Disaster relief grants.
Grants made under the Disaster Relief Act of 1974 to help victims of natural disasters are not included in income. Do not deduct casualty losses or
medical expenses that are specifically reimbursed by these disaster relief grants. Unemployment assistance payments under the Act are taxable
unemployment compensation. See Unemployment compensation, earlier.
Mortgage assistance payments.
Payments made under section 235 of the National Housing Act for mortgage assistance are not included in the homeowner's income. Interest paid for
the homeowner under the mortgage assistance program cannot be deducted.
Nutrition Program for the Elderly.
Food benefits you receive under the Nutrition Program for the Elderly are not taxable. If you prepare and serve free meals for the program, include
in your income as wages the cash pay you receive, even if you are also eligible for food benefits.
Payments to reduce cost of winter energy.
Payments made by a state to qualified people to reduce their cost of winter energy use are not taxable.
The following brief discussions are arranged in alphabetical order. Income items that are discussed in greater detail in another publication
include a reference to that publication.
Activity not for profit.
You must include on your return income from an activity from which you do not expect to make a profit. An example of this type of activity is a
hobby or a farm you operate mostly for recreation and pleasure. Enter this income on line 21 of Form 1040. Deductions for expenses related to the
activity are limited. They cannot total more than the income you report and can be taken only if you itemize deductions on Schedule A (Form 1040). See
Not-for-Profit Activities in chapter 1 of Publication 535 for information on whether an activity is considered carried on for a profit.
Alaska Permanent Fund dividend income.
If you received a payment from Alaska's mineral income fund (Alaska Permanent Fund dividend),
report it as income on line 21 of Form 1040, line 13 of Form 1040A, or line 3 of Form 1040EZ. The state of Alaska sends each recipient a document that
shows the amount of the payment with the check. The amount is also reported to IRS.
Include in your income on line 11 of Form 1040 any alimony payments you receive. Amounts you receive for child
support are not income to you. Alimony and child support payments are discussed in chapter 20.
These contributions are not income to a candidate unless they are diverted to his or her personal use. To be exempt from tax, the contributions
must be spent for campaign purposes or kept in a fund for use in future campaigns. However, interest earned on bank deposits, dividends received on
contributed securities, and net gains realized on sales of contributed securities are taxable and must be reported on Form 1120-POL, U.S.
Income Tax Return for Certain Political Organizations. Excess campaign funds transferred to an office account must be included in the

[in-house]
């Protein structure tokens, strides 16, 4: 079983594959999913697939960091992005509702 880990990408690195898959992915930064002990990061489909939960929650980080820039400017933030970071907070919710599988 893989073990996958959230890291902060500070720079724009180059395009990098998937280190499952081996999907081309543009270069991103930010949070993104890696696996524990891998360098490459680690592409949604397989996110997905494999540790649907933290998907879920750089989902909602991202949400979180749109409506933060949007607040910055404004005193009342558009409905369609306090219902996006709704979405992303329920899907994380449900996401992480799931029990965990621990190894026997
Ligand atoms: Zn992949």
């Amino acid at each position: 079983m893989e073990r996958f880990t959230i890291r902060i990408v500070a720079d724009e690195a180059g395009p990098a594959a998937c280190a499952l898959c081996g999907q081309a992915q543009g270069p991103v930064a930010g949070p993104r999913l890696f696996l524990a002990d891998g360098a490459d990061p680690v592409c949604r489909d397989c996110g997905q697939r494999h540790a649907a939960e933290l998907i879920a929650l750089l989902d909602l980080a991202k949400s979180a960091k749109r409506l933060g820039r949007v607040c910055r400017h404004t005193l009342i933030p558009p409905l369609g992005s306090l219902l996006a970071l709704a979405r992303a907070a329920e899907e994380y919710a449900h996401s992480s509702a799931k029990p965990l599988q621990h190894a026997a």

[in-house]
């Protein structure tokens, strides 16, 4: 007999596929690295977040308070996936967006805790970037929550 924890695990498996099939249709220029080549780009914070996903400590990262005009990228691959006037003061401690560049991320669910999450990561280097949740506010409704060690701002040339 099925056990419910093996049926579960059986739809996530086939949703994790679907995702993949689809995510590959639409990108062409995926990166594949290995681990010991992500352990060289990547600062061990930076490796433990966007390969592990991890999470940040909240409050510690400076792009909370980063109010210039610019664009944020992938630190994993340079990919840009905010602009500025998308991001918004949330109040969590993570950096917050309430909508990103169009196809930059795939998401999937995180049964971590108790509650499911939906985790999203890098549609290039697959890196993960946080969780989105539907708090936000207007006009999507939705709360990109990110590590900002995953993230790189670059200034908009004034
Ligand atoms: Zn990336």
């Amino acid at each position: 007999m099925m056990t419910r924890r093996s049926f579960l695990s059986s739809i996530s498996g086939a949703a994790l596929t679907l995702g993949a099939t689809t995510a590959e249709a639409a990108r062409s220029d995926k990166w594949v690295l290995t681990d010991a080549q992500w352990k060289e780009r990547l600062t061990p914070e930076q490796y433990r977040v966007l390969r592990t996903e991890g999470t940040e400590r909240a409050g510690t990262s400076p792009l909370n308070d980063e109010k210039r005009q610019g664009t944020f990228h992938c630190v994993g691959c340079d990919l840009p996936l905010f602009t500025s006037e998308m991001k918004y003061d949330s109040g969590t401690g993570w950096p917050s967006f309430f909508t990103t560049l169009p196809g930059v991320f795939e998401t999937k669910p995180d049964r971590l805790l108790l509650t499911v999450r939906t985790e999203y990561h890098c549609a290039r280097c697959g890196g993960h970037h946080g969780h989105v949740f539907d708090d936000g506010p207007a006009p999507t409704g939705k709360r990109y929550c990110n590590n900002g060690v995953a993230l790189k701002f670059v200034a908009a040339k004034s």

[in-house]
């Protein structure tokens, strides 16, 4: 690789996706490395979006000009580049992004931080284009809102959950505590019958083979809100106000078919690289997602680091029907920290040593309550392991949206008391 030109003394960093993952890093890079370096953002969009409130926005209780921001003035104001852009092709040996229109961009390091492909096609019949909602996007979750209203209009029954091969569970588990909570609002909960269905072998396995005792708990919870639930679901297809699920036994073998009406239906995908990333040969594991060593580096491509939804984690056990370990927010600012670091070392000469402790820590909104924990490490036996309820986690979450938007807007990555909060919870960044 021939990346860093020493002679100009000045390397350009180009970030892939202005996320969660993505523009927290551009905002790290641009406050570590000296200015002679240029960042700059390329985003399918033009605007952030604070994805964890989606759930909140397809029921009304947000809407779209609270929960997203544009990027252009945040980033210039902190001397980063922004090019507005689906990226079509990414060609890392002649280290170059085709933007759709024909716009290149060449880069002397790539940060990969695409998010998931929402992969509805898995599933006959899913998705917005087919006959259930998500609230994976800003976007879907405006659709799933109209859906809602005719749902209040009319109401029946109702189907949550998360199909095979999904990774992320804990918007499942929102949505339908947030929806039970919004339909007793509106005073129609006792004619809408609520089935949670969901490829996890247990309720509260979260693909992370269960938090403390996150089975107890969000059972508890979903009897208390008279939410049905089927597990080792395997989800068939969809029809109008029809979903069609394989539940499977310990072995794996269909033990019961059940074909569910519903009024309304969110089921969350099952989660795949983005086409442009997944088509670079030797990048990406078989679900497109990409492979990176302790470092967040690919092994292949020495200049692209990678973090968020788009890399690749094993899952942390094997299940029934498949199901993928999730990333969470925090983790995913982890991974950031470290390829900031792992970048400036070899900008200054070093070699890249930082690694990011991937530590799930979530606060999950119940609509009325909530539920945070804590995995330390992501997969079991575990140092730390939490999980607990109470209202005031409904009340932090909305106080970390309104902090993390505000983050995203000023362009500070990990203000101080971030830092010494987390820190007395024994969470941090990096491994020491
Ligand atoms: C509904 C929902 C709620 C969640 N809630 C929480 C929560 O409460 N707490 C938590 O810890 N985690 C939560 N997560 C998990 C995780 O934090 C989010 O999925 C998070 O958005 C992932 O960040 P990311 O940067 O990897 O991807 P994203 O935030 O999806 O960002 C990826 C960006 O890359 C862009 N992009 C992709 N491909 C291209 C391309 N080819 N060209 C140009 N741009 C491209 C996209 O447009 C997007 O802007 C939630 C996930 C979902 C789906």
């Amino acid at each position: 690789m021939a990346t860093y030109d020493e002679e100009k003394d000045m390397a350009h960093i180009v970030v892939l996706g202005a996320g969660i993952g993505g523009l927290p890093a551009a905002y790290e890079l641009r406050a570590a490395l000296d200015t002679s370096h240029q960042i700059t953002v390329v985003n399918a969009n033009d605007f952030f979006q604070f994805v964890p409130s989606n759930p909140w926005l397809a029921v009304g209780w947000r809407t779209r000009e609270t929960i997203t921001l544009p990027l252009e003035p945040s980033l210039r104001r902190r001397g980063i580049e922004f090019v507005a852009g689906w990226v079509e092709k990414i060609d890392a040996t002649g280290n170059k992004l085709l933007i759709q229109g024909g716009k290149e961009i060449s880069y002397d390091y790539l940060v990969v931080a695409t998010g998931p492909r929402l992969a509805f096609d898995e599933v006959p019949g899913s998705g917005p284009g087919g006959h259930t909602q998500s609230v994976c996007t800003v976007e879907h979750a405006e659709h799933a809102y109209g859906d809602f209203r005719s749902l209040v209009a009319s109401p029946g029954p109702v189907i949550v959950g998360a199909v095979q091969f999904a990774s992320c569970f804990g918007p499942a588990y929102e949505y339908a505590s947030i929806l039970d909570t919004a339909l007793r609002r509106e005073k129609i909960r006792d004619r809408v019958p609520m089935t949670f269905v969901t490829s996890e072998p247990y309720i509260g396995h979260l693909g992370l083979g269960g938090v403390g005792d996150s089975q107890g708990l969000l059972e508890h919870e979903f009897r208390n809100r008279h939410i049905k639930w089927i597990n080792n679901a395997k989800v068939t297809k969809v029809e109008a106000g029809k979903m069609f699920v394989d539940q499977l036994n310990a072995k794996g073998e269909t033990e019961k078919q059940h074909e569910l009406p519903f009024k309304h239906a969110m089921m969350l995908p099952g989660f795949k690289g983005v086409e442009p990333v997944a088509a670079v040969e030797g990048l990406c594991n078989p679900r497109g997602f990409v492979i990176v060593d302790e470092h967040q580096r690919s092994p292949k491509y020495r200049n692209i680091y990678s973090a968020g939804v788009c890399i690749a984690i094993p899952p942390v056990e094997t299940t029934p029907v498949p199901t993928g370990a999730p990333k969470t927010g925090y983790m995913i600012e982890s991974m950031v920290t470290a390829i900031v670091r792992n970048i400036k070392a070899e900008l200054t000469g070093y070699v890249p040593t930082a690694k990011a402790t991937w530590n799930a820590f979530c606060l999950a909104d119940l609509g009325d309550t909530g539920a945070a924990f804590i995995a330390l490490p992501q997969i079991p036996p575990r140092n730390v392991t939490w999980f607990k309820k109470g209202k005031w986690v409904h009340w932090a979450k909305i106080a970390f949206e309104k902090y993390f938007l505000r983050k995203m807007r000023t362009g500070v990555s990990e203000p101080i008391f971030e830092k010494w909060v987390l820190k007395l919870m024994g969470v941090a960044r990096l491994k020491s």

officeholder's income on line 21 of Form 1040 in the year transferred.
A cash rebate you receive from a dealer or manufacturer of an item you buy is not income.
You buy a new car for $9,000 cash and receive a $400 rebate check from the manufacturer. The $400 is not income to you. Your cost is $8,600. This
is your basis on which you figure gain or loss if you sell the car, and depreciation if you use it for business.
Casualty insurance and other reimbursements.
You generally should not report these reimbursements on your return. Get Publication 547,
Casualties, Disasters, and Thefts, for more information.
Child support payments.
You should not report these payments on your return. Get Publication 504, Divorced or Separated Individuals,
for more information.
Court awards and damages.
To determine if settlement amounts you receive by compromise or judgment must be included in your income, you must consider the item that the
settlement replaces. Include the following as ordinary income.
- Interest on any award.
- Compensation for lost wages or lost profits in most cases.
- Punitive damages. It does not matter if they relate to a physical injury or physical sickness.
- Amounts received in settlement of pension rights (if you did not contribute to the plan).
- Damages for:
- Patent or copyright infringement,
- Breach of contract, or
- Interference with business operations.
- Back pay and damages for emotional distress received to satisfy a claim under Title VII of the Civil Rights Act of 1964.
Do not include in your income compensatory damages for personal physical injury or physical sickness (whether received in a lump sum or
Damages you receive for emotional distress due to a physical injury or sickness are treated as
received for the physical injury or sickness. Do not include them in your income. If the emotional distress is due to a personal injury that is
unrelated to a physical injury or sickness (for example, employment discrimination or injury to reputation), you must include the damages in your
income, except for any damages you receive for medical care due to that emotional distress. Emotional distress includes physical symptoms that result
from emotional distress, such as headaches, insomnia, and stomach disorders.
Credit card insurance.
Generally, if you receive benefits under a credit card disability or unemployment insurance plan, the
benefits are taxable to you. These plans make the minimum monthly payment on your credit card account if you cannot make the payment due to injury,
illness, disability, or unemployment. Report on line 21 of Form 1040 the amount of benefits you received during the year that is more than the amount
of the premiums you paid during the year.
Energy conservation subsidies.
You can exclude from gross income any subsidy provided, either directly or indirectly, by public utilities for the purchase or installation of an
energy conservation measure for a dwelling unit.
Energy conservation measure.
This includes installations or modifications that are primarily designed to reduce consumption of electricity or natural gas, or improve the